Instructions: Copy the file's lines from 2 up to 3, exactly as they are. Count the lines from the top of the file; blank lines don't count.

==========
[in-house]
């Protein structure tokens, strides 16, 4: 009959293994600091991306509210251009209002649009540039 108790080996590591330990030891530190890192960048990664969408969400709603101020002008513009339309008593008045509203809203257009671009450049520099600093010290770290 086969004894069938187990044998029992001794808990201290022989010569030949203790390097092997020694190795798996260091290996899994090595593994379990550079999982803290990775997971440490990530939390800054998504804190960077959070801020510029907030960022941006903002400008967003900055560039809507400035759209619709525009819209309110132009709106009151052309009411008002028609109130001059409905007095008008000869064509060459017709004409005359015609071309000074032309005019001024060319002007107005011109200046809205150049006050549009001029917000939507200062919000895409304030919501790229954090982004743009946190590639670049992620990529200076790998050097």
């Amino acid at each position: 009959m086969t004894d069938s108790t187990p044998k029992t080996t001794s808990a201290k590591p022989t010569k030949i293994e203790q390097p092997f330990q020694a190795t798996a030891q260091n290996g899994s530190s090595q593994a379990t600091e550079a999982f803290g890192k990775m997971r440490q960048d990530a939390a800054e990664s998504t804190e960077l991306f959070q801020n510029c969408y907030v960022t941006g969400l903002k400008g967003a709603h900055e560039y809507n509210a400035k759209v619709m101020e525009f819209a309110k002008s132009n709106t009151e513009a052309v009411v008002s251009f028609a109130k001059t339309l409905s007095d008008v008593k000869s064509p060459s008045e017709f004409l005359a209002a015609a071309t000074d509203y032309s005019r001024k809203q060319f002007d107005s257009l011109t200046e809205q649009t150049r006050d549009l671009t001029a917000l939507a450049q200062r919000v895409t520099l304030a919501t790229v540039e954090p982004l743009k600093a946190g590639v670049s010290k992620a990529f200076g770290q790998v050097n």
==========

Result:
């Protein structure tokens, strides 16, 4: 009959293994600091991306509210251009209002649009540039 108790080996590591330990030891530190890192960048990664969408969400709603101020002008513009339309008593008045509203809203257009671009450049520099600093010290770290 086969004894069938187990044998029992001794808990201290022989010569030949203790390097092997020694190795798996260091290996899994090595593994379990550079999982803290990775997971440490990530939390800054998504804190960077959070801020510029907030960022941006903002400008967003900055560039809507400035759209619709525009819209309110132009709106009151052309009411008002028609109130001059409905007095008008000869064509060459017709004409005359015609071309000074032309005019001024060319002007107005011109200046809205150049006050549009001029917000939507200062919000895409304030919501790229954090982004743009946190590639670049992620990529200076790998050097």
């Amino acid at each position: 009959m086969t004894d069938s108790t187990p044998k029992t080996t001794s808990a201290k590591p022989t010569k030949i293994e203790q390097p092997f330990q020694a190795t798996a030891q260091n290996g899994s530190s090595q593994a379990t600091e550079a999982f803290g890192k990775m997971r440490q960048d990530a939390a800054e990664s998504t804190e960077l991306f959070q801020n510029c969408y907030v960022t941006g969400l903002k400008g967003a709603h900055e560039y809507n509210a400035k759209v619709m101020e525009f819209a309110k002008s132009n709106t009151e513009a052309v009411v008002s251009f028609a109130k001059t339309l409905s007095d008008v008593k000869s064509p060459s008045e017709f004409l005359a209002a015609a071309t000074d509203y032309s005019r001024k809203q060319f002007d107005s257009l011109t200046e809205q649009t150049r006050d549009l671009t001029a917000l939507a450049q200062r919000v895409t520099l304030a919501t790229v540039e954090p982004l743009k600093a946190g590639v670049s010290k992620a990529f200076g770290q790998v050097n």